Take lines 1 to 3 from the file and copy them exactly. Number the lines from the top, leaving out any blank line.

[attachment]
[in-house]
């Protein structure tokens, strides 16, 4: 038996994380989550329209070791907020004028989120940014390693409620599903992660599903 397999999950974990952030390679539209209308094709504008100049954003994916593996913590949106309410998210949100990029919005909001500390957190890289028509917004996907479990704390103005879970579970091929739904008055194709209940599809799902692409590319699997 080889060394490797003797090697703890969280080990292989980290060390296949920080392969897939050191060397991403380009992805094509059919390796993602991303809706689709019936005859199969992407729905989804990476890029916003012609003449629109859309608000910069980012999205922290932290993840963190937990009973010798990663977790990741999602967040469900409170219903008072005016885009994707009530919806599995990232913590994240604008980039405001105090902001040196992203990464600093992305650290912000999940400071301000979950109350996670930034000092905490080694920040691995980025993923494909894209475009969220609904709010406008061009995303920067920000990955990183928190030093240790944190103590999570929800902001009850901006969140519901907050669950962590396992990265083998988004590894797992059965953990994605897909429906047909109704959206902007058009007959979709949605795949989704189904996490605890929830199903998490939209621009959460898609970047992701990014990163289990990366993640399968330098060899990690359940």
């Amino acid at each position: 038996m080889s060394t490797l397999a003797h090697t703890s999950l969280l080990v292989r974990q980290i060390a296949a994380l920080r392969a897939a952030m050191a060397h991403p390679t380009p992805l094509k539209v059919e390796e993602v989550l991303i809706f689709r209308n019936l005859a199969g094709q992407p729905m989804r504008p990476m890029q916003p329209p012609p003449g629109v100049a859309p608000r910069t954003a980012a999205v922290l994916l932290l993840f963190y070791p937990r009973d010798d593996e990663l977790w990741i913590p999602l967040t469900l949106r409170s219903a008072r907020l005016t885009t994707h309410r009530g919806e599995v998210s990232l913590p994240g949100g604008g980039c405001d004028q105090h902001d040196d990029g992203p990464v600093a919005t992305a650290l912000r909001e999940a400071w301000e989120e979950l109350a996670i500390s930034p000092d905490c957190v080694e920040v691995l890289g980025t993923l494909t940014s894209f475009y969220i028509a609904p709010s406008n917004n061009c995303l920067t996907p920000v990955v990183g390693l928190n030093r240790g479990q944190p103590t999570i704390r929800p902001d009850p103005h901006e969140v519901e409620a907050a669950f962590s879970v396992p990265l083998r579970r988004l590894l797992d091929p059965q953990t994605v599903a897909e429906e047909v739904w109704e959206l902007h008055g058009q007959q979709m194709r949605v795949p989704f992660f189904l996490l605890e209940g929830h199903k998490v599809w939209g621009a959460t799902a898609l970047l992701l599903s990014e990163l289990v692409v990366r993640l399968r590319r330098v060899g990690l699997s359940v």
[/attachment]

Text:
[in-house]
């Protein structure tokens, strides 16, 4: 038996994380989550329209070791907020004028989120940014390693409620599903992660599903 397999999950974990952030390679539209209308094709504008100049954003994916593996913590949106309410998210949100990029919005909001500390957190890289028509917004996907479990704390103005879970579970091929739904008055194709209940599809799902692409590319699997 080889060394490797003797090697703890969280080990292989980290060390296949920080392969897939050191060397991403380009992805094509059919390796993602991303809706689709019936005859199969992407729905989804990476890029916003012609003449629109859309608000910069980012999205922290932290993840963190937990009973010798990663977790990741999602967040469900409170219903008072005016885009994707009530919806599995990232913590994240604008980039405001105090902001040196992203990464600093992305650290912000999940400071301000979950109350996670930034000092905490080694920040691995980025993923494909894209475009969220609904709010406008061009995303920067920000990955990183928190030093240790944190103590999570929800902001009850901006969140519901907050669950962590396992990265083998988004590894797992059965953990994605897909429906047909109704959206902007058009007959979709949605795949989704189904996490605890929830199903998490939209621009959460898609970047992701990014990163289990990366993640399968330098060899990690359940």
């Amino acid at each position: 038996m080889s060394t490797l397999a003797h090697t703890s999950l969280l080990v292989r974990q980290i060390a296949a994380l920080r392969a897939a952030m050191a060397h991403p390679t380009p992805l094509k539209v059919e390796e993602v989550l991303i809706f689709r209308n019936l005859a199969g094709q992407p729905m989804r504008p990476m890029q916003p329209p012609p003449g629109v100049a859309p608000r910069t954003a980012a999205v922290l994916l932290l993840f963190y070791p937990r009973d010798d593996e990663l977790w990741i913590p999602l967040t469900l949106r409170s219903a008072r907020l005016t885009t994707h309410r009530g919806e599995v998210s990232l913590p994240g949100g604008g980039c405001d004028q105090h902001d040196d990029g992203p990464v600093a919005t992305a650290l912000r909001e999940a400071w301000e989120e979950l109350a996670i500390s930034p000092d905490c957190v080694e920040v691995l890289g980025t993923l494909t940014s894209f475009y969220i028509a609904p709010s406008n917004n061009c995303l920067t996907p920000v990955v990183g390693l928190n030093r240790g479990q944190p103590t999570i704390r929800p902001d009850p103005h901006e969140v519901e409620a907050a669950f962590s879970v396992p990265l083998r579970r988004l590894l797992d091929p059965q953990t994605v599903a897909e429906e047909v739904w109704e959206l902007h008055g058009q007959q979709m194709r949605v795949p989704f992660f189904l996490l605890e209940g929830h199903k998490v599809w939209g621009a959460t799902a898609l970047l992701l599903s990014e990163l289990v692409v990366r993640l399968r590319r330098v060899g990690l699997s359940v």